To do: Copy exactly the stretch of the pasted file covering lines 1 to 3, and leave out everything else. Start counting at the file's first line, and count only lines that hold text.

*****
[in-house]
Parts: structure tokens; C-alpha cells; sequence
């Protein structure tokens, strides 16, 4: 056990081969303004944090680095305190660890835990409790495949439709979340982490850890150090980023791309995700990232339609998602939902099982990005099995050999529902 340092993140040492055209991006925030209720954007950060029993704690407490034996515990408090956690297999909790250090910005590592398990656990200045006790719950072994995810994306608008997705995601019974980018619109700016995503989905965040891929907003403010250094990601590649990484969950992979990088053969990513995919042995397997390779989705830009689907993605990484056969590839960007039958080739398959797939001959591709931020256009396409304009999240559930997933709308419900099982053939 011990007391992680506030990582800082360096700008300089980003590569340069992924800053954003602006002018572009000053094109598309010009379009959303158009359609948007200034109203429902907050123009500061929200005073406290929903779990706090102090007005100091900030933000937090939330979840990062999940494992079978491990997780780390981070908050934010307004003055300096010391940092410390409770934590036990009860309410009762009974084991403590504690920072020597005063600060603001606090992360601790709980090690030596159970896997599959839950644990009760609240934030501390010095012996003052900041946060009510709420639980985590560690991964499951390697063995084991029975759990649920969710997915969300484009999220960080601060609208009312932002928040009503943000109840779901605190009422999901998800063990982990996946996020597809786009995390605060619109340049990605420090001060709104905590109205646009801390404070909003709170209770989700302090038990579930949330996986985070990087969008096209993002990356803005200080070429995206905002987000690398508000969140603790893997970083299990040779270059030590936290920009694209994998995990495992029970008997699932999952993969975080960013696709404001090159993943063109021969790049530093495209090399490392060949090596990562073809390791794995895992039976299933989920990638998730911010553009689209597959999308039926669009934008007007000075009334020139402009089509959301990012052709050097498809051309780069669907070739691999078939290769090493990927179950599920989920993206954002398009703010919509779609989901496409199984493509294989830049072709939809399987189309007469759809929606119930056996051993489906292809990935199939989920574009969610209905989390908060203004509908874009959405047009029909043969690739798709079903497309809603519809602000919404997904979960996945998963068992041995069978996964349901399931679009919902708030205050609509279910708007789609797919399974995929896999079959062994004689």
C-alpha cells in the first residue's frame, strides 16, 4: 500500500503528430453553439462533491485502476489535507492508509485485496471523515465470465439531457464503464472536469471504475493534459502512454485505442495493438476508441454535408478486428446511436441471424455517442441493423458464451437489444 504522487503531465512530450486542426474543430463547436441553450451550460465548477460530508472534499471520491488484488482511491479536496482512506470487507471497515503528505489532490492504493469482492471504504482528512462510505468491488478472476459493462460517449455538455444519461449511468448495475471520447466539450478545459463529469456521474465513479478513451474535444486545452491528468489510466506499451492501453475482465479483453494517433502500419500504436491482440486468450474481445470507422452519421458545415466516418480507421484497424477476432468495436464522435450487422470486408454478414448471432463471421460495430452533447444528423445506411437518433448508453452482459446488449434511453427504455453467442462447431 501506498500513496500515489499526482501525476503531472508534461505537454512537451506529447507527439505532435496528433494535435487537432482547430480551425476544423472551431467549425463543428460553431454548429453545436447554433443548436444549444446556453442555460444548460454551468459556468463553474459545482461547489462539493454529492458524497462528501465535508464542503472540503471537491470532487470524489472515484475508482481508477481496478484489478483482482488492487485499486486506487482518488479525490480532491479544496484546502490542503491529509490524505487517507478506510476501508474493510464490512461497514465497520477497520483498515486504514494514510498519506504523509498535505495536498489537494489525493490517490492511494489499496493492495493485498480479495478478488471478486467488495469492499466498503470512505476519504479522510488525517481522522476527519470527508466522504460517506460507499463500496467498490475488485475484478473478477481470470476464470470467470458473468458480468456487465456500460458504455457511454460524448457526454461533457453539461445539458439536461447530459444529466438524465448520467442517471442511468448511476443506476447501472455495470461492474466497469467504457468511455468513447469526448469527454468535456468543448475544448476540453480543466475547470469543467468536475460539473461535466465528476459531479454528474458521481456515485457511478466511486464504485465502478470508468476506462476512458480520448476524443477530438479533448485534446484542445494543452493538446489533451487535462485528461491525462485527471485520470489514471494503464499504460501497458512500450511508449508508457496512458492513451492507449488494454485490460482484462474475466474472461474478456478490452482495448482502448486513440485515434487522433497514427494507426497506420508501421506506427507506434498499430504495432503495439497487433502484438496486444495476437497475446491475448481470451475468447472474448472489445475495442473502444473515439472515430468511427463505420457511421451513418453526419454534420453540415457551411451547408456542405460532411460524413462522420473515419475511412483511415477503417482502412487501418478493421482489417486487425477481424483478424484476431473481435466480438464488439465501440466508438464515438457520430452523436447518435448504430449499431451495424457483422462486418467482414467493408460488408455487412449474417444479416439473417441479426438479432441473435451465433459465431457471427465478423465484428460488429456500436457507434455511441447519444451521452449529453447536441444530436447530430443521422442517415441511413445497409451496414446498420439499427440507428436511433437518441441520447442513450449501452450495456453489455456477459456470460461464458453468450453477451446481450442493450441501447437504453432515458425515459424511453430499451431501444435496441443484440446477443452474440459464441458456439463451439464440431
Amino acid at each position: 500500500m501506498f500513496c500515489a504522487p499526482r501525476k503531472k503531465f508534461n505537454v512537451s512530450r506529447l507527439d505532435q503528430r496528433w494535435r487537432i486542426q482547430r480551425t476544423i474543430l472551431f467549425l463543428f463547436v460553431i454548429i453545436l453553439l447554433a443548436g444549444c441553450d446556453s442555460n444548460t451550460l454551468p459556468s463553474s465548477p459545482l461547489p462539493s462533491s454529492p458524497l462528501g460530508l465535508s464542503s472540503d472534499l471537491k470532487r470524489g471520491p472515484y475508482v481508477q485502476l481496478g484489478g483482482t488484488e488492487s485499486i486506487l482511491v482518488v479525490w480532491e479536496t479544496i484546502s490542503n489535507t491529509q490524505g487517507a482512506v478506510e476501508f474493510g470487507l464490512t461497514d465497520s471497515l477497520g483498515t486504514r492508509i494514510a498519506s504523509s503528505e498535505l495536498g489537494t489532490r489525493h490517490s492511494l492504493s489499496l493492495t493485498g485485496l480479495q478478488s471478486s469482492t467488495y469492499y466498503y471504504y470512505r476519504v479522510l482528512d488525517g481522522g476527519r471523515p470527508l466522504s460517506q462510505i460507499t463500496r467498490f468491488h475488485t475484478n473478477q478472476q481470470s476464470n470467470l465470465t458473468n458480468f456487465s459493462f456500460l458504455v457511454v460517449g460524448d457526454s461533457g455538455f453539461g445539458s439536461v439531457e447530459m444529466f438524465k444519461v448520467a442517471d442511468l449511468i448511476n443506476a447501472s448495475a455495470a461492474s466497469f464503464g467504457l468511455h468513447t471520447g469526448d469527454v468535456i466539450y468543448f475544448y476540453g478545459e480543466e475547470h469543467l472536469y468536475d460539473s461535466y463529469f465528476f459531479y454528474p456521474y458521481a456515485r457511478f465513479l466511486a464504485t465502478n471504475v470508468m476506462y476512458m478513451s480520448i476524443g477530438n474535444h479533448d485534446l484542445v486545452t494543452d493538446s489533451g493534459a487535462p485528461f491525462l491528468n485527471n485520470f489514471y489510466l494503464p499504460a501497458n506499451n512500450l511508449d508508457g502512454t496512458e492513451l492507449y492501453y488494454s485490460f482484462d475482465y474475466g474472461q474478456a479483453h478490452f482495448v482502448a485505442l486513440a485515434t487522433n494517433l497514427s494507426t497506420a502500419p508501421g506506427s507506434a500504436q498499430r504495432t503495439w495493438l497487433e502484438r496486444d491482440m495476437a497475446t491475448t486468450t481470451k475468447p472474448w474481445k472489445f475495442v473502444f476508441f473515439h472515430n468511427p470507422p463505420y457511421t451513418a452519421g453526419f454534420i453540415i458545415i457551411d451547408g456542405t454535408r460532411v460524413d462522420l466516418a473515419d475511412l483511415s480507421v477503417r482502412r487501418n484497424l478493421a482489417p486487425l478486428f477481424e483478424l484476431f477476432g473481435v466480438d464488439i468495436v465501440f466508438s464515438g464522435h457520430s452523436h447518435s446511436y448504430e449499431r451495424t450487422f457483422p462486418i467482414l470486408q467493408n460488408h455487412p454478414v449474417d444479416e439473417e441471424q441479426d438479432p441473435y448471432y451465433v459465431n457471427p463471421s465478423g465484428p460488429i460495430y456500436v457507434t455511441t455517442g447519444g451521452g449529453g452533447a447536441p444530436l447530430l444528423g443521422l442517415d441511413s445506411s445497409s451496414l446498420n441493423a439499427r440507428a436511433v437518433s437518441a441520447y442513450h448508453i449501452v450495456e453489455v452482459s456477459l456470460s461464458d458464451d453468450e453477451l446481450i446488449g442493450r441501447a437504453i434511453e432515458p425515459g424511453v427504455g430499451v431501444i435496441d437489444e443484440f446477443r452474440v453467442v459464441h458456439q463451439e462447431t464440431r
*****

[in-house]
Parts: structure tokens; C-alpha cells; sequence
């Protein structure tokens, strides 16, 4: 056990081969303004944090680095305190660890835990409790495949439709979340982490850890150090980023791309995700990232339609998602939902099982990005099995050999529902 340092993140040492055209991006925030209720954007950060029993704690407490034996515990408090956690297999909790250090910005590592398990656990200045006790719950072994995810994306608008997705995601019974980018619109700016995503989905965040891929907003403010250094990601590649990484969950992979990088053969990513995919042995397997390779989705830009689907993605990484056969590839960007039958080739398959797939001959591709931020256009396409304009999240559930997933709308419900099982053939 011990007391992680506030990582800082360096700008300089980003590569340069992924800053954003602006002018572009000053094109598309010009379009959303158009359609948007200034109203429902907050123009500061929200005073406290929903779990706090102090007005100091900030933000937090939330979840990062999940494992079978491990997780780390981070908050934010307004003055300096010391940092410390409770934590036990009860309410009762009974084991403590504690920072020597005063600060603001606090992360601790709980090690030596159970896997599959839950644990009760609240934030501390010095012996003052900041946060009510709420639980985590560690991964499951390697063995084991029975759990649920969710997915969300484009999220960080601060609208009312932002928040009503943000109840779901605190009422999901998800063990982990996946996020597809786009995390605060619109340049990605420090001060709104905590109205646009801390404070909003709170209770989700302090038990579930949330996986985070990087969008096209993002990356803005200080070429995206905002987000690398508000969140603790893997970083299990040779270059030590936290920009694209994998995990495992029970008997699932999952993969975080960013696709404001090159993943063109021969790049530093495209090399490392060949090596990562073809390791794995895992039976299933989920990638998730911010553009689209597959999308039926669009934008007007000075009334020139402009089509959301990012052709050097498809051309780069669907070739691999078939290769090493990927179950599920989920993206954002398009703010919509779609989901496409199984493509294989830049072709939809399987189309007469759809929606119930056996051993489906292809990935199939989920574009969610209905989390908060203004509908874009959405047009029909043969690739798709079903497309809603519809602000919404997904979960996945998963068992041995069978996964349901399931679009919902708030205050609509279910708007789609797919399974995929896999079959062994004689």